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Jaguars release RB Taylor after 11 seasons with team

JACKSONVILLE, Fla. -- Running back Fred Taylor wanted to stay with the Jacksonville Jaguars, hoping to join the small list of standout players who spent an entire NFL career with the same team.

He won't have the chance.

The Jaguars released Taylor on Monday, parting ways with their all-time leading rusher after 11 seasons and continuing the team's offseason makeover.

Jaguars head coach Jack Del Rio and team owner Wayne Weaver flew to Fort Lauderdale earlier Monday to meet with Taylor and deliver the news. Del Rio made it clear that the team has no plans to re-sign Taylor, who turned 33 last month and was scheduled to make $6 million next season.

"We felt like the best thing for this football team is what it has to be about," Del Rio said. "We feel good about the talented group of backs that we have ... and as you work through it, it's difficult to come up with a role that's going to be acceptable for everybody.

"It makes it awkward. It makes it difficult. We came to an agreement on what the best course of action was as a football team."

And that was to move on without Taylor, who ranks 16th on the NFL's career rushing list with 11,271 yards, 81 behind John Riggins.

Taylor has said he would like to retire after passing Jim Brown (12,312) on the career list. Brown, Chicago's Walter Payton (16,726), Detroit's Barry Sanders (15,269) and San Diego's LaDainian Tomlinson (11,760) are the only running backs ahead of Taylor who spent their entire careers with the same team.

"I love Jacksonville, that's where my heart is. That's where I want to be," Taylor told the Florida Times-Union. "But this wasn't my call."

Still, Taylor's release was no surprise, since he clearly had become the Jaguars' second option behind three-year pro Maurice Jones-Drew. But deciding to not even try to bring back the longtime team captain was somewhat shocking, especially since the Jaguars endured chemistry issues last season after letting go of some veterans and bringing in high-priced free agents Jerry Porter and Drayton Florence.

The Jaguars released Porter and Florence last week. They also parted ways with longtime personnel chief James "Shack" Harris, defensive coordinator Gregg Williams, defensive backs coach Donnie Henderson and a few other assistant coaches.

"We offered to take a pay cut, but their decision was made," Taylor told the Times-Union. "They wanted to go young was their reply."

Del Rio said it was time to turn the offense over to Jones-Drew, a 5-foot-7 dynamo who has scored 40 touchdowns in three years. Former second-round draft pick Greg Jones also is expected to see more touches.

"This was a difficult decision to come to, but a decision that had to be made despite how we all feel about Fred," new Jaguars general manager Gene Smith said. "We all respect and appreciate what Fred has done, and we feel that he can still play in the NFL, but in our current situation, we believe this is the right move at this time."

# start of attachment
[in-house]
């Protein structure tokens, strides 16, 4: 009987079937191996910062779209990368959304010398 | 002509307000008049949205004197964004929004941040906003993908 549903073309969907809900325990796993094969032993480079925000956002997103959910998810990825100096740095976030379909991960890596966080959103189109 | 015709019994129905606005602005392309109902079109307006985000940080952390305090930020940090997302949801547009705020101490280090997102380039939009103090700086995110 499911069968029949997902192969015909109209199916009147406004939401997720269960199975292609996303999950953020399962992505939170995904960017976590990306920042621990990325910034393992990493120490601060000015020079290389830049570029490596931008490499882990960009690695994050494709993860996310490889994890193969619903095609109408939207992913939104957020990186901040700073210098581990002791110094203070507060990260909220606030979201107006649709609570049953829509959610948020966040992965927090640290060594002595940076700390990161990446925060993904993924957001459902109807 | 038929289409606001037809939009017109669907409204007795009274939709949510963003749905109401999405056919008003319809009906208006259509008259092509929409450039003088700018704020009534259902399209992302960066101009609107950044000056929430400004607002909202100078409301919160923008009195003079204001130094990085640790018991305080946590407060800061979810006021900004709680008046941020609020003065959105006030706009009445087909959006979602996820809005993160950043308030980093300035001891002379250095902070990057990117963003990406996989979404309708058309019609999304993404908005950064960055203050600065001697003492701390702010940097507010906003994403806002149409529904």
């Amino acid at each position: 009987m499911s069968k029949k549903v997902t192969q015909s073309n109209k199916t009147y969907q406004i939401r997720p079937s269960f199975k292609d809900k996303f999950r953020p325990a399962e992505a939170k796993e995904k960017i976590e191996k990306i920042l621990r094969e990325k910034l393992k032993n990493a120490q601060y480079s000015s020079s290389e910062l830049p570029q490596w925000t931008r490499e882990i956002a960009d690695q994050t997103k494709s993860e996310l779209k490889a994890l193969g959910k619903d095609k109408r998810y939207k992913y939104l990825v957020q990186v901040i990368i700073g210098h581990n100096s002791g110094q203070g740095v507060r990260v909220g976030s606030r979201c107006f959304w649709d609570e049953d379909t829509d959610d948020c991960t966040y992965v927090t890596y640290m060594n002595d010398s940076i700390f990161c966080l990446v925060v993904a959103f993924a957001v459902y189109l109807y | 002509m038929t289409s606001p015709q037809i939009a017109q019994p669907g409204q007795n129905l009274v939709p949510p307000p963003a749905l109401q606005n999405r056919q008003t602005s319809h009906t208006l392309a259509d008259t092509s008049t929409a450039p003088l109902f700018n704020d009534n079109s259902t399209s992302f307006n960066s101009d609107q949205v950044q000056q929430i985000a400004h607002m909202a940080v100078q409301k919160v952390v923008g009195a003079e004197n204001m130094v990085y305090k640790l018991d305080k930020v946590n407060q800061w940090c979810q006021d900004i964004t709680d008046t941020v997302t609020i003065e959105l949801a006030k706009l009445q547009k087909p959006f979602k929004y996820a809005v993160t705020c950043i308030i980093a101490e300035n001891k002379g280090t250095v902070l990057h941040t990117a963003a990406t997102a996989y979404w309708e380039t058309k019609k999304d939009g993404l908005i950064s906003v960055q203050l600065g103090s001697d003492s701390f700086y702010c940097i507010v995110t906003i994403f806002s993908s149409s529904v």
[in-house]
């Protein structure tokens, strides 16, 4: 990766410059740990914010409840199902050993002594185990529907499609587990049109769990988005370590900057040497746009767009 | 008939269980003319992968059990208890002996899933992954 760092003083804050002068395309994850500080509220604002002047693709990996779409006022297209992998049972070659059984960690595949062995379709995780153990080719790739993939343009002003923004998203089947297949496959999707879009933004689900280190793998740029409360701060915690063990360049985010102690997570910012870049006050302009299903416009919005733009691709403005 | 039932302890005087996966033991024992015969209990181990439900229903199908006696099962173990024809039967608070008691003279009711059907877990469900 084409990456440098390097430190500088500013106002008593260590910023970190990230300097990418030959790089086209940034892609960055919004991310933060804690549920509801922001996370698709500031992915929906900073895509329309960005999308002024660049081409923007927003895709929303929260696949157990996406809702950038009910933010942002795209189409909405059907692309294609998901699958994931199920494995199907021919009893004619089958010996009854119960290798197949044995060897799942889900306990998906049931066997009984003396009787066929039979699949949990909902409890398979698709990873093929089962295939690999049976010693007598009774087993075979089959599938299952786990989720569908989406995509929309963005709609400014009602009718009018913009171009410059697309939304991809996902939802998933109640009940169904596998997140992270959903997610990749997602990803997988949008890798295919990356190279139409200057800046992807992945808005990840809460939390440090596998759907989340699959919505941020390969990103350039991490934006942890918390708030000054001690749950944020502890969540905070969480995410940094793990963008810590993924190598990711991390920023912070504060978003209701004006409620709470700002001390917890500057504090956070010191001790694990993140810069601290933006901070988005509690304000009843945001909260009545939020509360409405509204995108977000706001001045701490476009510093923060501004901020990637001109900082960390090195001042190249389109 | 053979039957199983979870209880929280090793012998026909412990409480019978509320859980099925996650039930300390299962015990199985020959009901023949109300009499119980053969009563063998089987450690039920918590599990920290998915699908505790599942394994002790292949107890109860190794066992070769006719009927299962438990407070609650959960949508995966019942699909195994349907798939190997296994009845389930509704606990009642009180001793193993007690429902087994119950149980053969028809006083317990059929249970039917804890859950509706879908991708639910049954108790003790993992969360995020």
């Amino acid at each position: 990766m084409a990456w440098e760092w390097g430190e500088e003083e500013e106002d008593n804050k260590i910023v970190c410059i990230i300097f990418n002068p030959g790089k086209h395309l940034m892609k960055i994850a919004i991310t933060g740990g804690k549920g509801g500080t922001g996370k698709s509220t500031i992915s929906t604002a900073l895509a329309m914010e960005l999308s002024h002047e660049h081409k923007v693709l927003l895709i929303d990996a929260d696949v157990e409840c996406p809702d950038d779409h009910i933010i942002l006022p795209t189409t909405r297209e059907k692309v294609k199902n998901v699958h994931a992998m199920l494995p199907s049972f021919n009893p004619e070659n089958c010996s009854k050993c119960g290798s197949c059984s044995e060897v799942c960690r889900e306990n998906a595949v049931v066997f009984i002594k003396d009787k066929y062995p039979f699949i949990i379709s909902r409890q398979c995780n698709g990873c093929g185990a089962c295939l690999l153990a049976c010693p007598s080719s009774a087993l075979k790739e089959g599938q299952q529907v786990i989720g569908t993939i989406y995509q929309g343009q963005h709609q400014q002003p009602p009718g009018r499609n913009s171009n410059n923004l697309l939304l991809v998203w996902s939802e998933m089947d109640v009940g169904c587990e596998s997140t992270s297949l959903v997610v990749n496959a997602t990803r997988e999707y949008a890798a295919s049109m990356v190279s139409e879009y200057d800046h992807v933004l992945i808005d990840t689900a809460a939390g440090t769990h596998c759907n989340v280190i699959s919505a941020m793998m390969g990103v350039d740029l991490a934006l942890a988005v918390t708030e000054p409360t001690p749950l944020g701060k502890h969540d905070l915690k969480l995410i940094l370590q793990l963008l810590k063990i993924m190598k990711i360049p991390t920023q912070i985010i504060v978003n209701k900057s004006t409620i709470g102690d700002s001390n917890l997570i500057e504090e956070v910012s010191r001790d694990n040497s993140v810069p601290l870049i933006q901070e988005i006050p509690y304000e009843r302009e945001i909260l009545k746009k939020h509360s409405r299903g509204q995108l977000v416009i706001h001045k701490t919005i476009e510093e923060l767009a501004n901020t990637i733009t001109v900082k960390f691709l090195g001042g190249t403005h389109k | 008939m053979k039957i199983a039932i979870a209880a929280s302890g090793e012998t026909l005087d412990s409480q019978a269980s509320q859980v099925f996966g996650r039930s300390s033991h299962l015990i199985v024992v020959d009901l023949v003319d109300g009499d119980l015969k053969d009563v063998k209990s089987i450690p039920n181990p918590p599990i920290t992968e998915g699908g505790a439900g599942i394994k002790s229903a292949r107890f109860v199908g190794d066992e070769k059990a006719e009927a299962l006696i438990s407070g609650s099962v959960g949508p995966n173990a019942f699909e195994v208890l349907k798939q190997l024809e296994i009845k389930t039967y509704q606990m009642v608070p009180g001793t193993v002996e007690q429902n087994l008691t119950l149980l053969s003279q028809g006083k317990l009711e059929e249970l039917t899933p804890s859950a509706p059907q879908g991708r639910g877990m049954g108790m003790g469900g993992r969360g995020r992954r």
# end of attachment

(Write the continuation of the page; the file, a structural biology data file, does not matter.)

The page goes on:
Taylor, the ninth overall pick in 1998 from the University of Florida, made his first Pro Bowl in 2007 after running for 1,202 yards and a career-best 5.4 yards per carry.

The Jaguars had hoped to see the same production last season. But Taylor finished with 556 rushing yards and averaged a career-low 3.9 yards per carry behind an injury-riddled offensive line. It became obvious -- even to Taylor -- that the team needed to get Jones-Drew more involved.

Taylor spent the final three games of the season on injured reserve after tearing ligaments in his left thumb.

Although the Jaguars never gauged trade interest in Taylor, Del Rio said he believes the running back will have a shot with another NFL team.

"He's got some talent," Del Rio said. "I'm sure there is going to be some interest in him. I can't speak for other teams. I know Fred's done a great job taking care of his body and has been a complete stud in the time we've been here. I've said that several times. He's been a good teammate, he's been a guy that's all about winning and I've been impressed with the way that he's conducted himself since I've been here.

"You don't turn 33 without losing a step, but he's clearly worked hard. He's worked hard to allow himself to play at a high level. To hold off talented youngsters, you've got to do that, and he's worked his tail off to have that be the case."

Taylor told the Times-Union that he isn't calling it a career and hopes to catch on with another team.

"I'm sure it's a complete shock and surprise to some right now," Taylor said of his release. "But I'm just thankful they gave me an opportunity instead of dragging their feet to try to trade me or something like that. Now I have the opportunity to go into free agency for the first time in my career, ever. I'm excited about it."

The Associated Press contributed to this report

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